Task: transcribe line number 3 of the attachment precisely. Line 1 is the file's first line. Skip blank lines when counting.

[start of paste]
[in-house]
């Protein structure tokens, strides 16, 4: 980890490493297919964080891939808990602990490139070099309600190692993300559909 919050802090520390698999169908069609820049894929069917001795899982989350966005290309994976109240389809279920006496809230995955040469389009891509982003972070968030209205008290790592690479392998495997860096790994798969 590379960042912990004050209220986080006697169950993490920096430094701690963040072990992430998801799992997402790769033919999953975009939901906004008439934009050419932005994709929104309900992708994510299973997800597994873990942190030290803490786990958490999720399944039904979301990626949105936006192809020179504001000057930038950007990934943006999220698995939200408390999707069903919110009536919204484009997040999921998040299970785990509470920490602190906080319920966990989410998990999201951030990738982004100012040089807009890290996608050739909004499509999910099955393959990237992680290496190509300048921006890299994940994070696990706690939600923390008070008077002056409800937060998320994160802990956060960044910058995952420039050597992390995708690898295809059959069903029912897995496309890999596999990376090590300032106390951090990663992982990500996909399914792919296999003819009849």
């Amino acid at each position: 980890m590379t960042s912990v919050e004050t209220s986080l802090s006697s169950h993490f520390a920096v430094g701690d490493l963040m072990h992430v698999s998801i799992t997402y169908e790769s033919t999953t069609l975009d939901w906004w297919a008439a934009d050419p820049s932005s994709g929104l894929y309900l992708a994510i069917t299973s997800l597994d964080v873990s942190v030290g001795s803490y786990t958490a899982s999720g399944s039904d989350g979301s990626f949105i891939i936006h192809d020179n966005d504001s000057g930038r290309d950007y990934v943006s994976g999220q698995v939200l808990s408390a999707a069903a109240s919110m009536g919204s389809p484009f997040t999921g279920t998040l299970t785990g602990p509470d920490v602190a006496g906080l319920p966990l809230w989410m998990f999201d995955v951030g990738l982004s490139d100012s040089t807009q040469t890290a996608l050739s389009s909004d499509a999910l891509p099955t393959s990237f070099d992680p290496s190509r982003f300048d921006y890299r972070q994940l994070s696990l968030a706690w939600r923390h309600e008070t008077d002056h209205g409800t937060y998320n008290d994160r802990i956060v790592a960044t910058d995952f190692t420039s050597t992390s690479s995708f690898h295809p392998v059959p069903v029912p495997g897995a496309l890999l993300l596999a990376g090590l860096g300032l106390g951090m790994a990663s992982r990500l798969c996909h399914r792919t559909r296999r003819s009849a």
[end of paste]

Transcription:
């Amino acid at each position: 980890m590379t960042s912990v919050e004050t209220s986080l802090s006697s169950h993490f520390a920096v430094g701690d490493l963040m072990h992430v698999s998801i799992t997402y169908e790769s033919t999953t069609l975009d939901w906004w297919a008439a934009d050419p820049s932005s994709g929104l894929y309900l992708a994510i069917t299973s997800l597994d964080v873990s942190v030290g001795s803490y786990t958490a899982s999720g399944s039904d989350g979301s990626f949105i891939i936006h192809d020179n966005d504001s000057g930038r290309d950007y990934v943006s994976g999220q698995v939200l808990s408390a999707a069903a109240s919110m009536g919204s389809p484009f997040t999921g279920t998040l299970t785990g602990p509470d920490v602190a006496g906080l319920p966990l809230w989410m998990f999201d995955v951030g990738l982004s490139d100012s040089t807009q040469t890290a996608l050739s389009s909004d499509a999910l891509p099955t393959s990237f070099d992680p290496s190509r982003f300048d921006y890299r972070q994940l994070s696990l968030a706690w939600r923390h309600e008070t008077d002056h209205g409800t937060y998320n008290d994160r802990i956060v790592a960044t910058d995952f190692t420039s050597t992390s690479s995708f690898h295809p392998v059959p069903v029912p495997g897995a496309l890999l993300l596999a990376g090590l860096g300032l106390g951090m790994a990663s992982r990500l798969c996909h399914r792919t559909r296999r003819s009849a």